The Victorian Social-Problem Novel: The Market, the by Josephine M. Guy

By Josephine M. Guy

This e-book describes a number of bills of the Victorian social-problem novel, studying their strengths and barriers within the mild of the historiographical assumptions which underlie them. another ancient account is available, which makes a speciality of the novels' highbrow milieu - in particular on mid-Victorian techniques of 'the social' and of what used to be understood by way of the time period 'social problem'. In distinctive readings of person works, the publication argues that an appreciation of those strategies allows new methods of realizing the contradictions pointed out in those works including their it seems that 'conservative' politics.

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The problem for Marxism (and particularly for Marxist critics interested in art and literature) was that the identification of such a realm with works of art tended to imply that art itself is non-social; but the whole idea of non-social explanations of human products or human phenomena is precisely what Marxism rejected. One disappointment of Lucas's argument is his failure to make any reference to these larger debates. 39 In practice, of course, Lucas's account avoids confronting these and similar problems by implying that imaginative thinking is either simply the 'truth' or that it offers an unmediated access to it.

To put matters bluntly, it is ideology which is silently providing the criteria for judgement about rhetoric. This suspicion is reinforced towards the end of the essay, when Lodge elaborates another rhetorical strategy which the novel employs: that of the fairy-tale. Lodge notices that the devices of the fairy-tale are used by Dickens with varying degrees of success: where Dickens invokes the world of the fairy-tale ironically, to dramatize the drabness, greed, spite and injustice which characterize a society dominated by materialism, it is a highly effective rhetorical device; but where he relies on the simplifications of the fairy-tale to suggest means of redemption, we remain unconvinced.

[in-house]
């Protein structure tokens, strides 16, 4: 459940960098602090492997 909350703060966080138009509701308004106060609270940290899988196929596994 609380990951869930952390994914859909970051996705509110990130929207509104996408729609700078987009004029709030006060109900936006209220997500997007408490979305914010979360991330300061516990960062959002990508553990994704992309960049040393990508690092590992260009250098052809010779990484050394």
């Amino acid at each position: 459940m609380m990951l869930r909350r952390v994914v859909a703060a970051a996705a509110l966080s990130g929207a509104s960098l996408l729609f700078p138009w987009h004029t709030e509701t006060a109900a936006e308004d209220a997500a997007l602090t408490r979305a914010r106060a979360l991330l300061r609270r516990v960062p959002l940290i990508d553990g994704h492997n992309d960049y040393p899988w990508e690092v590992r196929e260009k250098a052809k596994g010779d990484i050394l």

49 Cazamian argues that the fiction of the period can be explained (and should be judged) in terms of this opposition. So, on the one hand, there are novels which are characterised by their rationalist intellectual trend- 'utilitarian novels'; and on the other, there are works which endorse interventionism- the 'interventionist novels'. Within this framework 'utilitarian novels' are criticised as 'feeble' while 'interventionist novels' are described as 'rich'. Cazamian goes on to define interventionism as 'a positive attempt by the individual or the community to improve social relations'; for a novel to be 'truly a part of the interventionist movement, then its author must expressively have demanded positive action, either from the State, or organised institutions, or private persons'.

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